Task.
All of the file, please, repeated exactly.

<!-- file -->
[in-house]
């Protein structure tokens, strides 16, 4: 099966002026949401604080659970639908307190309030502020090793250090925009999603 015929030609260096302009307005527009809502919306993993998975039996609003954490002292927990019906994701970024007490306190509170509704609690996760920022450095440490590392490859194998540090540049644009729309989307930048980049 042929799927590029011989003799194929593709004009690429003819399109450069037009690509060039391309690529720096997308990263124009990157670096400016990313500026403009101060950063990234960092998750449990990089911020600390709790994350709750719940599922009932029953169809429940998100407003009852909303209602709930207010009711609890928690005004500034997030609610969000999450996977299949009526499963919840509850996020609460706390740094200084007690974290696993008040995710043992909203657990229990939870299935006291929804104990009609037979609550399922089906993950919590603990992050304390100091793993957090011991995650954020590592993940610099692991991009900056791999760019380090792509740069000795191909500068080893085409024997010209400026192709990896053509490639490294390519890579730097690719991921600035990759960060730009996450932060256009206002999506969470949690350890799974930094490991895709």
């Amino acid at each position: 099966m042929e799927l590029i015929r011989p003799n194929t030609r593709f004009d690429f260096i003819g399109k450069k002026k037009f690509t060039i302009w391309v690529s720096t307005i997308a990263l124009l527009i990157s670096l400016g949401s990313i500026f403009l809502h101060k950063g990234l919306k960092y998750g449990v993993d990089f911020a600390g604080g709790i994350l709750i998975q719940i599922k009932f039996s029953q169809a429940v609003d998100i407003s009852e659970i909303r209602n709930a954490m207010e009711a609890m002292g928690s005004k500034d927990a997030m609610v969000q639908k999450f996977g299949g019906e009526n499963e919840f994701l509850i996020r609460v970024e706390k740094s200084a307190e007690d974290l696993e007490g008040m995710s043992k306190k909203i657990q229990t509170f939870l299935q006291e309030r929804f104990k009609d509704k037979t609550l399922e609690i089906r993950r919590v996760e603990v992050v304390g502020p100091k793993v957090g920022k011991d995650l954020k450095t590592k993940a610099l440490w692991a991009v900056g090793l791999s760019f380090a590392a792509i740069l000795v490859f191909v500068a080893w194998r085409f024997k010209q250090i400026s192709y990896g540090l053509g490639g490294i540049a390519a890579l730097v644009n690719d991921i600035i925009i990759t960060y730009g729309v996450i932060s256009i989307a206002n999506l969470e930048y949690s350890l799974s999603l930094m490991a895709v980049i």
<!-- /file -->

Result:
[in-house]
């Protein structure tokens, strides 16, 4: 099966002026949401604080659970639908307190309030502020090793250090925009999603 015929030609260096302009307005527009809502919306993993998975039996609003954490002292927990019906994701970024007490306190509170509704609690996760920022450095440490590392490859194998540090540049644009729309989307930048980049 042929799927590029011989003799194929593709004009690429003819399109450069037009690509060039391309690529720096997308990263124009990157670096400016990313500026403009101060950063990234960092998750449990990089911020600390709790994350709750719940599922009932029953169809429940998100407003009852909303209602709930207010009711609890928690005004500034997030609610969000999450996977299949009526499963919840509850996020609460706390740094200084007690974290696993008040995710043992909203657990229990939870299935006291929804104990009609037979609550399922089906993950919590603990992050304390100091793993957090011991995650954020590592993940610099692991991009900056791999760019380090792509740069000795191909500068080893085409024997010209400026192709990896053509490639490294390519890579730097690719991921600035990759960060730009996450932060256009206002999506969470949690350890799974930094490991895709």
């Amino acid at each position: 099966m042929e799927l590029i015929r011989p003799n194929t030609r593709f004009d690429f260096i003819g399109k450069k002026k037009f690509t060039i302009w391309v690529s720096t307005i997308a990263l124009l527009i990157s670096l400016g949401s990313i500026f403009l809502h101060k950063g990234l919306k960092y998750g449990v993993d990089f911020a600390g604080g709790i994350l709750i998975q719940i599922k009932f039996s029953q169809a429940v609003d998100i407003s009852e659970i909303r209602n709930a954490m207010e009711a609890m002292g928690s005004k500034d927990a997030m609610v969000q639908k999450f996977g299949g019906e009526n499963e919840f994701l509850i996020r609460v970024e706390k740094s200084a307190e007690d974290l696993e007490g008040m995710s043992k306190k909203i657990q229990t509170f939870l299935q006291e309030r929804f104990k009609d509704k037979t609550l399922e609690i089906r993950r919590v996760e603990v992050v304390g502020p100091k793993v957090g920022k011991d995650l954020k450095t590592k993940a610099l440490w692991a991009v900056g090793l791999s760019f380090a590392a792509i740069l000795v490859f191909v500068a080893w194998r085409f024997k010209q250090i400026s192709y990896g540090l053509g490639g490294i540049a390519a890579l730097v644009n690719d991921i600035i925009i990759t960060y730009g729309v996450i932060s256009i989307a206002n999506l969470e930048y949690s350890l799974s999603l930094m490991a895709v980049i």